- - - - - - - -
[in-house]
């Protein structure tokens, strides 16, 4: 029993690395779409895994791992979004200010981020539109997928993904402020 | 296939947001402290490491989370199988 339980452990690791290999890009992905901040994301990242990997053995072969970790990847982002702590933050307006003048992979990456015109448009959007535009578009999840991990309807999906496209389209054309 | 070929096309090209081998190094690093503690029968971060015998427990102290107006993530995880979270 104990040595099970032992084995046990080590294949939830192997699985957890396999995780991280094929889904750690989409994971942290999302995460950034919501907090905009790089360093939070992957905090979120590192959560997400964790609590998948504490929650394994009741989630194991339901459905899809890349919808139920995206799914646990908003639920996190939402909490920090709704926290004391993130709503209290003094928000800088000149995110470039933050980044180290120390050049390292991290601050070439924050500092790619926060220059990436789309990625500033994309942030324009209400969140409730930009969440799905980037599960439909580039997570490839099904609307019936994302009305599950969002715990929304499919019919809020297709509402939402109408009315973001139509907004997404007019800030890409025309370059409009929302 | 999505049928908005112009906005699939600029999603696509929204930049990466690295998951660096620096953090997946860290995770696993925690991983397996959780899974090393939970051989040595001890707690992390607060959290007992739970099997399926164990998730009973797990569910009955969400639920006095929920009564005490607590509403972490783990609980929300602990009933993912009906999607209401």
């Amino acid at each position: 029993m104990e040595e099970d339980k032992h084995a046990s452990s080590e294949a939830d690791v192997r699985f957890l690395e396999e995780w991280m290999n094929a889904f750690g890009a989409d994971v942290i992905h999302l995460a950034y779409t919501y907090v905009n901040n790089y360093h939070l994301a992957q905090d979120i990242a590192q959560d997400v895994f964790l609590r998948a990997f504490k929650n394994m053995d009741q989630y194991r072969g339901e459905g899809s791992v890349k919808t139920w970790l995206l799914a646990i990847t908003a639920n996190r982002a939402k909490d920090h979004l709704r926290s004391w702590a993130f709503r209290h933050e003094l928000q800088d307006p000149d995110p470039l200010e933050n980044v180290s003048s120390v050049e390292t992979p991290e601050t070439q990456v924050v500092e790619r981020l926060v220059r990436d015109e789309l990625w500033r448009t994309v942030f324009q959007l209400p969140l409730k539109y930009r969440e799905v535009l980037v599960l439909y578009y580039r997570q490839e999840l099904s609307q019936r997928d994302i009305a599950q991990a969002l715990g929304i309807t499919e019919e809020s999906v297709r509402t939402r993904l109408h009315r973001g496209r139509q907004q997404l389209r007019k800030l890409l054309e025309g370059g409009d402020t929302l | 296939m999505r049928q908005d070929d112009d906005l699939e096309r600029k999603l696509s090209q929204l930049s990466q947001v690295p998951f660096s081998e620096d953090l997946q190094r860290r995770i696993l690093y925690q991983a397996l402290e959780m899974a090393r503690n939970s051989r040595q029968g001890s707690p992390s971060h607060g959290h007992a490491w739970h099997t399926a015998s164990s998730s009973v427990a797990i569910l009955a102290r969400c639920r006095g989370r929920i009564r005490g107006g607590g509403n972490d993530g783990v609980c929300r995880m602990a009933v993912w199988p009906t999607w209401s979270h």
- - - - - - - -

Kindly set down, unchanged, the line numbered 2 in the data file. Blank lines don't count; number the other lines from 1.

């Protein structure tokens, strides 16, 4: 029993690395779409895994791992979004200010981020539109997928993904402020 | 296939947001402290490491989370199988 339980452990690791290999890009992905901040994301990242990997053995072969970790990847982002702590933050307006003048992979990456015109448009959007535009578009999840991990309807999906496209389209054309 | 070929096309090209081998190094690093503690029968971060015998427990102290107006993530995880979270 104990040595099970032992084995046990080590294949939830192997699985957890396999995780991280094929889904750690989409994971942290999302995460950034919501907090905009790089360093939070992957905090979120590192959560997400964790609590998948504490929650394994009741989630194991339901459905899809890349919808139920995206799914646990908003639920996190939402909490920090709704926290004391993130709503209290003094928000800088000149995110470039933050980044180290120390050049390292991290601050070439924050500092790619926060220059990436789309990625500033994309942030324009209400969140409730930009969440799905980037599960439909580039997570490839099904609307019936994302009305599950969002715990929304499919019919809020297709509402939402109408009315973001139509907004997404007019800030890409025309370059409009929302 | 999505049928908005112009906005699939600029999603696509929204930049990466690295998951660096620096953090997946860290995770696993925690991983397996959780899974090393939970051989040595001890707690992390607060959290007992739970099997399926164990998730009973797990569910009955969400639920006095929920009564005490607590509403972490783990609980929300602990009933993912009906999607209401």